We were invited to Disneynature’s Penguins to review it. The film focuses on Adélie penguins in Antarctica, in particular one penguin that was given the name of Steve for story purposes – along with his eventual partner Adeline. This is the eighth theatrical release for Disneynature and the film clocks in at just 76 minutes long. For each ticket sold to see Disneynature’s Penguins during opening week (April 17, 2019 –April 23, 2019) in the U.S. and Canada, Disneynature will contribute $.20 per ticket to the Wildlife Conservation Network through the Disney Conservation Fund to support penguin conservation. The movie is narrated by actor Ed Helms.
Disney calls Penguins a “coming of age” story that is based around Steve joining hundreds of thousands of other males in their pursuit to find a mate and have a family. Filmmakers spent 3 years capturing the footage for the film in conditions where temperatures could drop to -40. The film itself is beautiful, the penguins adorable and it is a mostly sanitized version of what Adélie penguins go through to survive. Steve and Adeline have babies and not only is raising them a lot of work (making sure the chicks are fed and protected in extremely harsh weather), but there are a lot of obstacles for those chicks to become adults themselves. For example, birds called skuas eat not only penguin eggs but they eat baby penguins. We do see them harassing the chicks but never see anything that should bother most sensitive viewers too much. And the same with leopard seals, we watch as the chicks follow their parents across water where ice has broken up. Leopard seals can catch 40-50 chicks per day, and we see some chicks playing dead to try to make the leopard seals less interested in them. The chicks instinctively knew to do that, and sometimes were able to live because of that instict.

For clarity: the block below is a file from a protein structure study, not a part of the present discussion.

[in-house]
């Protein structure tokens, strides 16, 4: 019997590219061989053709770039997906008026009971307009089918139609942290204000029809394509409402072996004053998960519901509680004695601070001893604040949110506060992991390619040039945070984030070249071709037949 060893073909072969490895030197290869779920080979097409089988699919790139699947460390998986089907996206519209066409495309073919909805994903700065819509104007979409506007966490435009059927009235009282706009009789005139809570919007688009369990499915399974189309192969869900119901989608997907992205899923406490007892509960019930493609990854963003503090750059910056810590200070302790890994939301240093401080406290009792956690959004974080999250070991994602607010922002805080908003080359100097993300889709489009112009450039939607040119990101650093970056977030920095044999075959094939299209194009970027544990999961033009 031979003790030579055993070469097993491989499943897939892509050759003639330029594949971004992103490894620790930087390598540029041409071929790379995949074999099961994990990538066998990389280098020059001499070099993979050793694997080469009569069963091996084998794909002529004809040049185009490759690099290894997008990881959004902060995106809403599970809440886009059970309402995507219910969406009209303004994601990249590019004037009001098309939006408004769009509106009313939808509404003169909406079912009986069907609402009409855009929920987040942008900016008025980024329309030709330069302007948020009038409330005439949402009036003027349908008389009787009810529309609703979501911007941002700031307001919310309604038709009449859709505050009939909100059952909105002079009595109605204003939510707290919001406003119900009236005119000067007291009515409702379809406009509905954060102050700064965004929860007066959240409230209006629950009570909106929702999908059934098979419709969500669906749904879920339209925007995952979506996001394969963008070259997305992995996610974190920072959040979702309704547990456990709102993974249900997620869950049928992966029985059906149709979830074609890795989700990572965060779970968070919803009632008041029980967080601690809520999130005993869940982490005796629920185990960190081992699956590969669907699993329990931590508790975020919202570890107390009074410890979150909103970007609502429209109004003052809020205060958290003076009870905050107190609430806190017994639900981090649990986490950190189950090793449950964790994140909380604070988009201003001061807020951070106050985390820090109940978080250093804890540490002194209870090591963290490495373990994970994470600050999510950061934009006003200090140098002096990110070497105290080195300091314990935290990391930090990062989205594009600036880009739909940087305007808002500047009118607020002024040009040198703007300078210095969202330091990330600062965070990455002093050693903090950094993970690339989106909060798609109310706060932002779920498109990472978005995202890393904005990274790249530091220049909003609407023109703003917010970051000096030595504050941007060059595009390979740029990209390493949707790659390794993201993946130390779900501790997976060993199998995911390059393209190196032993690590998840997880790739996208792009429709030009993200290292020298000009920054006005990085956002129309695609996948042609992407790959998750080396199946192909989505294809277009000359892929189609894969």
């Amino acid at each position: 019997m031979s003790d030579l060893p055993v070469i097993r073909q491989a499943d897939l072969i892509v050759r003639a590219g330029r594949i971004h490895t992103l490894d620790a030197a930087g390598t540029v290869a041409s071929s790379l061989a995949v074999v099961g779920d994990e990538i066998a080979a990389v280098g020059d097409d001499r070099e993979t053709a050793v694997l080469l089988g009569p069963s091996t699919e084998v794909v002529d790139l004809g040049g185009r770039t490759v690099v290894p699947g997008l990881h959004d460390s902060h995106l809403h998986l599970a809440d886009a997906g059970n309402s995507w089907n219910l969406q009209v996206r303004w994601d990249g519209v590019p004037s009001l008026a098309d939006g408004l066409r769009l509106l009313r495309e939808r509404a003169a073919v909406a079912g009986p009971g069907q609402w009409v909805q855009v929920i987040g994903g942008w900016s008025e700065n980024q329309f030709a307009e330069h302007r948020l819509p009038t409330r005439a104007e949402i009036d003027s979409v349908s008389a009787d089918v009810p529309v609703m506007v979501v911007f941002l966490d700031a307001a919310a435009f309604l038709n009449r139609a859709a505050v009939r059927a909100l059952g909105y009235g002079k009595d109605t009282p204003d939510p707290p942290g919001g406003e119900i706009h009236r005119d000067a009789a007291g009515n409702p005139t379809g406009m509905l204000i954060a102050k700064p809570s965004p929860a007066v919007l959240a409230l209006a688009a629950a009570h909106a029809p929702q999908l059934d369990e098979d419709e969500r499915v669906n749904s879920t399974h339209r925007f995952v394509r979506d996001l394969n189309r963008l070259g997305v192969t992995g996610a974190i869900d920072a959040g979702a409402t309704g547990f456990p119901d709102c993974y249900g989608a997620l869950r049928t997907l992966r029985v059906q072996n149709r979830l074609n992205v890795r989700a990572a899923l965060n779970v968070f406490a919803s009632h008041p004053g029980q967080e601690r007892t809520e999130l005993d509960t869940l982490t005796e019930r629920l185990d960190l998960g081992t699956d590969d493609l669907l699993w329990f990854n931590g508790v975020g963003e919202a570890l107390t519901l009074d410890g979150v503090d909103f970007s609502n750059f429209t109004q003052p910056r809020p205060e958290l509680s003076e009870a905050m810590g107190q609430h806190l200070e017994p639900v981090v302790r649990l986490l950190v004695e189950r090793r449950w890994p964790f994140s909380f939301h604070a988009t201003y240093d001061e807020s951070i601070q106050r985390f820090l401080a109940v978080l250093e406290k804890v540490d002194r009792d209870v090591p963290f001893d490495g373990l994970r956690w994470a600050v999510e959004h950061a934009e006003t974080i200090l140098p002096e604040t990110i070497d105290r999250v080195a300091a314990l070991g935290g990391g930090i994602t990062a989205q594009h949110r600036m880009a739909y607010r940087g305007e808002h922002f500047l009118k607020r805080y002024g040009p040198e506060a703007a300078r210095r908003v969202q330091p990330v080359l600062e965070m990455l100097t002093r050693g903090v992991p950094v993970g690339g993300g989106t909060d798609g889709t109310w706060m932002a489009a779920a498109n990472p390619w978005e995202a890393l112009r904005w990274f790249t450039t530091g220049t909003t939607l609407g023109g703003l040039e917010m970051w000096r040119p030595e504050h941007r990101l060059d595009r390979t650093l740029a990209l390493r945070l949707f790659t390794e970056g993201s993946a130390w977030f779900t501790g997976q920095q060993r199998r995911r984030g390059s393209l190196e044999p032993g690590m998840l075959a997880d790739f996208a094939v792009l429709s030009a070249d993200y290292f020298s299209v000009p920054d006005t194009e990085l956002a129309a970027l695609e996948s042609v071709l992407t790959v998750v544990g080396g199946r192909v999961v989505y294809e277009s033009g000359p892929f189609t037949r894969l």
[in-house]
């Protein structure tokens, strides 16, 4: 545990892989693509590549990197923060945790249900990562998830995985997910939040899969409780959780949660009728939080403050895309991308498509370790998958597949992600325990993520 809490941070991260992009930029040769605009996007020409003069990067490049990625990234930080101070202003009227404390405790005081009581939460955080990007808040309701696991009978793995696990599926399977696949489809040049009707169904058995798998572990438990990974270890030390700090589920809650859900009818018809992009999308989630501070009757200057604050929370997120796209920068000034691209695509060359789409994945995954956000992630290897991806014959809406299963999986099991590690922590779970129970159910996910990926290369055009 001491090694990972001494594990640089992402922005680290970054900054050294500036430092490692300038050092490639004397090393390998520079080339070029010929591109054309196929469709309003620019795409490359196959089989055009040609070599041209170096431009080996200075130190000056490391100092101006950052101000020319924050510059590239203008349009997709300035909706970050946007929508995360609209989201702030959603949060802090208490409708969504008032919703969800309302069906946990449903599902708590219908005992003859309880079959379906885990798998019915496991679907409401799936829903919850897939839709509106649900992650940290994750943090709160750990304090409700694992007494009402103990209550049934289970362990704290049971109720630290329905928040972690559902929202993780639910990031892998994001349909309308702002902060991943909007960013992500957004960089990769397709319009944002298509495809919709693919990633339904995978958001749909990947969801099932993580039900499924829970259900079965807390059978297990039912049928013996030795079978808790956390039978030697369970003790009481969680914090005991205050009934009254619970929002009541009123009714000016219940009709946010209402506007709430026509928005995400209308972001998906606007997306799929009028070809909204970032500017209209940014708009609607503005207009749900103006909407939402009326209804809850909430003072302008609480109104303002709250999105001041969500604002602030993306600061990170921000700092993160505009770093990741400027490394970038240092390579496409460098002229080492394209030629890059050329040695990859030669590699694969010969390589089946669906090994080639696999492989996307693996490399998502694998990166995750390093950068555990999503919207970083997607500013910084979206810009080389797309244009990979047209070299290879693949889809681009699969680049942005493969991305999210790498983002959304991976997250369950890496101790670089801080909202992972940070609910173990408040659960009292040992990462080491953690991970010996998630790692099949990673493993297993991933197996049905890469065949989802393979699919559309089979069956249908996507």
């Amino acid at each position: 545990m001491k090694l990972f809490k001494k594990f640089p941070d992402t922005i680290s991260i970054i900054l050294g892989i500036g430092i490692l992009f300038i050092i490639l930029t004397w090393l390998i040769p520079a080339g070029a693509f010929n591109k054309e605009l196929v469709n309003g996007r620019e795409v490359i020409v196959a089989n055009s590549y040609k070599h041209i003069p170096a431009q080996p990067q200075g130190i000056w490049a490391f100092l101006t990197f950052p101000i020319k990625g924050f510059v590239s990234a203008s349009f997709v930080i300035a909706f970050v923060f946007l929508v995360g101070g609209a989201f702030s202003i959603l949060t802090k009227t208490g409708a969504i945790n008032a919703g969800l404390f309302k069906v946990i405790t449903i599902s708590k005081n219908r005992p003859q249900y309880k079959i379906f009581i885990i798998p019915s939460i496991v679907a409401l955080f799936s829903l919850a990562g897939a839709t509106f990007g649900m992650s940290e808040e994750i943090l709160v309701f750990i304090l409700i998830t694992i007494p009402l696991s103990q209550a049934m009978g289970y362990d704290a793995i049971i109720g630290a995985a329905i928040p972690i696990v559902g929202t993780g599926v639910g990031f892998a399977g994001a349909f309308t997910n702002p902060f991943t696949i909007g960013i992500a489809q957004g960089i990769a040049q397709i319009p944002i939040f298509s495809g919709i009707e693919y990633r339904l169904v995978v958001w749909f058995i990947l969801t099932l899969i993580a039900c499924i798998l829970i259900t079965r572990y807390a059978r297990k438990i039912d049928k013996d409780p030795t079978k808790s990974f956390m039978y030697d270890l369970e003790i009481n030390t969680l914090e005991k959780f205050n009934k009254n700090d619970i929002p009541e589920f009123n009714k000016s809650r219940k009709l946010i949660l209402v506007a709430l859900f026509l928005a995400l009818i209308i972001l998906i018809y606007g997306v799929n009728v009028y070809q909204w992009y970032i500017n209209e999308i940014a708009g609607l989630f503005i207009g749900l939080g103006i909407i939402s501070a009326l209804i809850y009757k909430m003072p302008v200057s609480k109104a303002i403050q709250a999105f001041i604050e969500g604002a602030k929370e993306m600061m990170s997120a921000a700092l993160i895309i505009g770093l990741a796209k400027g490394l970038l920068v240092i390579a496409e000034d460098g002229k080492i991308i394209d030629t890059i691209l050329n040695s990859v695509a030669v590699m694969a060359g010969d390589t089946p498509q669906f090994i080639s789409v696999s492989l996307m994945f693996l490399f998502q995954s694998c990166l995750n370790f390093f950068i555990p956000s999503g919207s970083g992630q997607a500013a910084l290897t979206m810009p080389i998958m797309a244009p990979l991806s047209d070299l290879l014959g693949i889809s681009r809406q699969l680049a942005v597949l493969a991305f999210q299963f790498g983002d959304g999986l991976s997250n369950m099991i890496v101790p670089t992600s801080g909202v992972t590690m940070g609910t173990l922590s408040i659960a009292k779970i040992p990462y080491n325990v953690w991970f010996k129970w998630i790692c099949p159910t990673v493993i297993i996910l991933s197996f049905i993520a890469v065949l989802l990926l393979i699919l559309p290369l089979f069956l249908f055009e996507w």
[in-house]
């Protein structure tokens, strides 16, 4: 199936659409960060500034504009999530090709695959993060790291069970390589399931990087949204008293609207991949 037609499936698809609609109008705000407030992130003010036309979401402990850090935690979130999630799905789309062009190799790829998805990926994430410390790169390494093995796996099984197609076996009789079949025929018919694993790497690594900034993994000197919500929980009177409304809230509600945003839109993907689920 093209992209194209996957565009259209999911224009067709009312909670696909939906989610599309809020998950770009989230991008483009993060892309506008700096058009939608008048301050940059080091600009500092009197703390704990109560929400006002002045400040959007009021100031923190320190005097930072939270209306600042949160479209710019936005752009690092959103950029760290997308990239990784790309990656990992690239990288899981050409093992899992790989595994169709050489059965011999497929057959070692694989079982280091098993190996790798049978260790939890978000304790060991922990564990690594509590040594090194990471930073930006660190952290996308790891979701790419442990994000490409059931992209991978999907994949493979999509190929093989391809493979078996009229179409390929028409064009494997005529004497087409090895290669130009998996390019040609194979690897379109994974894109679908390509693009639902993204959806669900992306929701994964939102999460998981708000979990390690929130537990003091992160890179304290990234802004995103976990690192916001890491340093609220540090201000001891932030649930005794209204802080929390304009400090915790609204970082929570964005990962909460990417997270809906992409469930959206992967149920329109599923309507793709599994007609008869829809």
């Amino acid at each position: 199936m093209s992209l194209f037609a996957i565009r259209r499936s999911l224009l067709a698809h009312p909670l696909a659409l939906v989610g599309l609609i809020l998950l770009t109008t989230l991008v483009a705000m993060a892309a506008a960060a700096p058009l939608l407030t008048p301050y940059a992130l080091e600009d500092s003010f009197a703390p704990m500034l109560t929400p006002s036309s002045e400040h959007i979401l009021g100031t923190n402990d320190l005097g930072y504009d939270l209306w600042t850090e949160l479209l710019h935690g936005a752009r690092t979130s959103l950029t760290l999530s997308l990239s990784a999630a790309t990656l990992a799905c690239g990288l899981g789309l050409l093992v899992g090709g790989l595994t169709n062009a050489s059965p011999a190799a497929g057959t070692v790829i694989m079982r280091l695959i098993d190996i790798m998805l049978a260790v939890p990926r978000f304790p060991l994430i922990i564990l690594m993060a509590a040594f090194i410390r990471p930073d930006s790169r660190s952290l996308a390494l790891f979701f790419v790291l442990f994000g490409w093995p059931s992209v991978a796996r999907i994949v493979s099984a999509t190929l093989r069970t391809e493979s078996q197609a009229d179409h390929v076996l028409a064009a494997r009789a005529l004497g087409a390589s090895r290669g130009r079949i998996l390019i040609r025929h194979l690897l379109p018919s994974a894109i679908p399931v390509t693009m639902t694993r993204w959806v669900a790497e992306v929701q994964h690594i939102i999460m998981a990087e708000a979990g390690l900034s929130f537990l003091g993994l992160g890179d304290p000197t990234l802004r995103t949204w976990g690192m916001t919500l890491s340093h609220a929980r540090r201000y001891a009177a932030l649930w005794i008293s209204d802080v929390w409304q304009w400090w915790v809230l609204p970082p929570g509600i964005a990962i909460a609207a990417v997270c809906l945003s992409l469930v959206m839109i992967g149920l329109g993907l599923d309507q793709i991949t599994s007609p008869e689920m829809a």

I had conflicting thought on Penguins after seeing it. I found the narration by Helms a little irritating, mostly when he talks like he is Steve and there is a little too much discussion about barf. That said, a lot of the audience laughed at his narration. Another part that I found cringeworthy was some of the music choices for scenes. For example, when Steve meets Adeline for the first time, the REO Speedwagon song “Can’t Fight this Feeling” is played. I love the song, I grew up in the 80s but rolled my eyes a bit at this. On the other hand, just like the 2005 film March of the Penguins, the cinemetography is gorgeous and each film shows how really hard it is to be a penguin.
My favorite part of the film was actually the end credits. Stay during them and watch the cinematographers battling the difficult conditions to bring the footage to life. The filmmakers worked above ground and under water in polar conditions. Penguins are shown around the filmmakers. Apparently the penguins were fine with being filmed, but it took more work to find seals that would be the same way.
This is a solid family film that kids should enjoy.
Mousesteps grade: B